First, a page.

SETTING PRICES IS ARGUABLY the most difficult, mysterious, yet all-important part of running a successful managed services business. Even thriving, experienced MSPs often wonder if their rates are too high or too low to maximize profitability. Channel pros who know the right way to approach pricing and the right issues to consider, however, can leave such concerns behind them.
Here’s a clear, proven formula for confidently arriving at optimal prices for your services, based on wisdom from two leading managed services consultants—Josh Peterson, CEO of Chicago-based Bering McKinley, and Erick Simpson, senior vice president and CIO of SPC International Online Inc., of Orange, Calif.
Pricing Is Less Art Than Science
Sadly, most MSPs base their fees on either guesses or what their competitors charge. The ones who guess often barely make money or actually lose it. The ones who focus on what their peers are doing regularly get caught in a race to the bottom that dooms them to failure.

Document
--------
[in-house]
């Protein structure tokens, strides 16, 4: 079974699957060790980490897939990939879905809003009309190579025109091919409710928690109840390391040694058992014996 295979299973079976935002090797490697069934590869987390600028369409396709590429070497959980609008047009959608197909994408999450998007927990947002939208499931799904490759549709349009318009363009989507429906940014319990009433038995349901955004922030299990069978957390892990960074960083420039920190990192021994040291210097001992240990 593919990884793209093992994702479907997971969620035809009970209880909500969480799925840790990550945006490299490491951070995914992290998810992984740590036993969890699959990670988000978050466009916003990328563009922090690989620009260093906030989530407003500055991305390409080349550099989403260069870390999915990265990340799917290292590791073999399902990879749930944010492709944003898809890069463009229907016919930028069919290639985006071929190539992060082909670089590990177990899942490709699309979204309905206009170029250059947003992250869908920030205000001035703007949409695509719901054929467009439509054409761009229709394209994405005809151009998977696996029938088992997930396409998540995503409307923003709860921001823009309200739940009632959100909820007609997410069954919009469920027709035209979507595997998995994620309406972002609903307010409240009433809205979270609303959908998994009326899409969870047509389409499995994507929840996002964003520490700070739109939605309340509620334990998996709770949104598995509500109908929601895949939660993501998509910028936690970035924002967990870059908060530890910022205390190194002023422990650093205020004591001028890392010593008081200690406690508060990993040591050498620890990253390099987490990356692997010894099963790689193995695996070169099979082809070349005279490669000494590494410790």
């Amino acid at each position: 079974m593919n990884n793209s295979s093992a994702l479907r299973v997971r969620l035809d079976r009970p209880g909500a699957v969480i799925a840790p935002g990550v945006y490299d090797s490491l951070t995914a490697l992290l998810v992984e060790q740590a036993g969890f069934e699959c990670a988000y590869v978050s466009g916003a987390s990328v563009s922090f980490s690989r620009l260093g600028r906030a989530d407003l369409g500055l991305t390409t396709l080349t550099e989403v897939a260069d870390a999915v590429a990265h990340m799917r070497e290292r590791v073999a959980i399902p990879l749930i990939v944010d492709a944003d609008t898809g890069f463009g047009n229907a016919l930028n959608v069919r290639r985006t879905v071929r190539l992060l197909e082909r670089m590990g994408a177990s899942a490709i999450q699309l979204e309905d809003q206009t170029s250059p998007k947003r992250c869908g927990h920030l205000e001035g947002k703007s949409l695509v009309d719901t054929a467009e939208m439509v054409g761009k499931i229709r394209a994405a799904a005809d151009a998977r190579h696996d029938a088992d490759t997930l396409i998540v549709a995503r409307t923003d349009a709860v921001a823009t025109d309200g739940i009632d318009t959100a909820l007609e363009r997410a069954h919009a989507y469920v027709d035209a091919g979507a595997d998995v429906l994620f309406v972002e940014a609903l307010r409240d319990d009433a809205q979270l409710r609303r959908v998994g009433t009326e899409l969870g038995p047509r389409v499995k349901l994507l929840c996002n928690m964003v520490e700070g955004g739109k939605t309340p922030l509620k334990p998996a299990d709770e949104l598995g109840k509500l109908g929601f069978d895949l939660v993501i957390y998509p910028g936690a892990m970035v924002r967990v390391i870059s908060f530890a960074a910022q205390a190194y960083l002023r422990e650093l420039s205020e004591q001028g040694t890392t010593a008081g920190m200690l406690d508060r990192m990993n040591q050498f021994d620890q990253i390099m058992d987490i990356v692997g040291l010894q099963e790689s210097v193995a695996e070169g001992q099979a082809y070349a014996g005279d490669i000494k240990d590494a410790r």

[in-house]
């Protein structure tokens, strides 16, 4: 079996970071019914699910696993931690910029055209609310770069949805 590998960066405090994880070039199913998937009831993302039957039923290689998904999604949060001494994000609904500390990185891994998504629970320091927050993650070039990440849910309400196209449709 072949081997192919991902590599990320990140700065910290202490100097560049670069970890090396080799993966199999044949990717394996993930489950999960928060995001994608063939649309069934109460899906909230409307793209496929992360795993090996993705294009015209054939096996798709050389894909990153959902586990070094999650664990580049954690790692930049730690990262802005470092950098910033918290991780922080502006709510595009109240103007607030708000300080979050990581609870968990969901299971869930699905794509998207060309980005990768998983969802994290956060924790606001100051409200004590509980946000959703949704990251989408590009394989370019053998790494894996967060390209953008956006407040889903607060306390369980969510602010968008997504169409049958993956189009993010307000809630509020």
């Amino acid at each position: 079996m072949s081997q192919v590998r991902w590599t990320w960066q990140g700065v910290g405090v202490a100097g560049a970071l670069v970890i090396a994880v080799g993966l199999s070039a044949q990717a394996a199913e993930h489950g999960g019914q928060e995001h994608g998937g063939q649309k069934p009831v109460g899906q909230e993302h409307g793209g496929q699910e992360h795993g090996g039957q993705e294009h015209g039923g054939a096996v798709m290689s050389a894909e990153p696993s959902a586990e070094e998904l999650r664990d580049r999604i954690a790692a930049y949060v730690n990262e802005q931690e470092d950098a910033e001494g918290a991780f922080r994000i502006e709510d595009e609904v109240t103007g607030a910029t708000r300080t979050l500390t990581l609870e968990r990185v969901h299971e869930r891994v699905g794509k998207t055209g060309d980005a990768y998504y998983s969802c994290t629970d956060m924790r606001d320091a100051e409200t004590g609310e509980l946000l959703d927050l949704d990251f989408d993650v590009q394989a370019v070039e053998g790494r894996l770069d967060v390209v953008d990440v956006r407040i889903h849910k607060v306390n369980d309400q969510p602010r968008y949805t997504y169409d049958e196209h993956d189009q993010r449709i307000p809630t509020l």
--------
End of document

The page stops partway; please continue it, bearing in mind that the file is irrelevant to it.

The proper, most effective approach to price-setting ignores the competition and replaces guesswork with these cold, hard numbers:
- Your financial goals
- Your service delivery costs
- Your desired margin
Setting Financial Goals
There are plenty of ways to set financial targets for your managed services practice, but the most objective, least arbitrary one is to base your goals on how best-in-class MSPs perform against these two core metrics:
1. Effective Hourly Rate (EHR)
How much money are you making on your managed service contracts? It’s the most basic yet critical question for an MSP to ask. Calculating the figure on an hourly versus annual basis makes comparing the revenue you collect to the hourly wages you pay your employees easier. It also helps newcomers to managed services compare their new business model to their old one. A good MSP’s effective hourly rate should be at least the same as its break/fix rate, and preferably much higher.
To arrive at your effective hourly rate, subtract your “hard” costs (for software licenses and subscriptions) from your total managed services revenue and then divide the result by the total number of hours you invest in monitoring, maintenance, and other managed service activities, like so:
Total Managed Services Revenue – Hard Costs
Managed Service Hours
An EHR that’s 1 to 1.5 times your standard hourly rate is acceptable. Your goal should be achieving an EHR at least double your standard rate.